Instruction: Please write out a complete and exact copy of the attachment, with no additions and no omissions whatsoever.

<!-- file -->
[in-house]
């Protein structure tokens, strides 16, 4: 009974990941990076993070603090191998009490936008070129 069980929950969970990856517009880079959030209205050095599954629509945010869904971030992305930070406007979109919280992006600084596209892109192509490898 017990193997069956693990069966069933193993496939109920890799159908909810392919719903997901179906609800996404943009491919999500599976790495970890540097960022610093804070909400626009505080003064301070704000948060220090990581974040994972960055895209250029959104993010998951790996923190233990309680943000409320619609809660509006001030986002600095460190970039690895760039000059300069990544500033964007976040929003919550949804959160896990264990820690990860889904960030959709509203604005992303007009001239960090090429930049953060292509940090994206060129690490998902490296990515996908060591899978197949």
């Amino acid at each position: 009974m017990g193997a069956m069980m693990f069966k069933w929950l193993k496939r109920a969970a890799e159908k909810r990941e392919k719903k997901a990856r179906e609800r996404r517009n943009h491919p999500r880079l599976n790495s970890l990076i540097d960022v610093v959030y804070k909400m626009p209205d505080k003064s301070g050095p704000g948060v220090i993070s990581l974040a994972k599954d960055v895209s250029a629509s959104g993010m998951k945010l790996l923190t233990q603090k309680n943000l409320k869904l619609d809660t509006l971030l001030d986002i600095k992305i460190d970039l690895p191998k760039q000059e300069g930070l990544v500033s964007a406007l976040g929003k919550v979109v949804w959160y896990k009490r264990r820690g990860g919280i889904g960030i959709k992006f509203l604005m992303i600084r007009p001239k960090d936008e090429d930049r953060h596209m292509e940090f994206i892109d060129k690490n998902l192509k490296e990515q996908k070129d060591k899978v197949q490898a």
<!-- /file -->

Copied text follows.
[in-house]
């Protein structure tokens, strides 16, 4: 009974990941990076993070603090191998009490936008070129 069980929950969970990856517009880079959030209205050095599954629509945010869904971030992305930070406007979109919280992006600084596209892109192509490898 017990193997069956693990069966069933193993496939109920890799159908909810392919719903997901179906609800996404943009491919999500599976790495970890540097960022610093804070909400626009505080003064301070704000948060220090990581974040994972960055895209250029959104993010998951790996923190233990309680943000409320619609809660509006001030986002600095460190970039690895760039000059300069990544500033964007976040929003919550949804959160896990264990820690990860889904960030959709509203604005992303007009001239960090090429930049953060292509940090994206060129690490998902490296990515996908060591899978197949």
């Amino acid at each position: 009974m017990g193997a069956m069980m693990f069966k069933w929950l193993k496939r109920a969970a890799e159908k909810r990941e392919k719903k997901a990856r179906e609800r996404r517009n943009h491919p999500r880079l599976n790495s970890l990076i540097d960022v610093v959030y804070k909400m626009p209205d505080k003064s301070g050095p704000g948060v220090i993070s990581l974040a994972k599954d960055v895209s250029a629509s959104g993010m998951k945010l790996l923190t233990q603090k309680n943000l409320k869904l619609d809660t509006l971030l001030d986002i600095k992305i460190d970039l690895p191998k760039q000059e300069g930070l990544v500033s964007a406007l976040g929003k919550v979109v949804w959160y896990k009490r264990r820690g990860g919280i889904g960030i959709k992006f509203l604005m992303i600084r007009p001239k960090d936008e090429d930049r953060h596209m292509e940090f994206i892109d060129k690490n998902l192509k490296e990515q996908k070129d060591k899978v197949q490898a």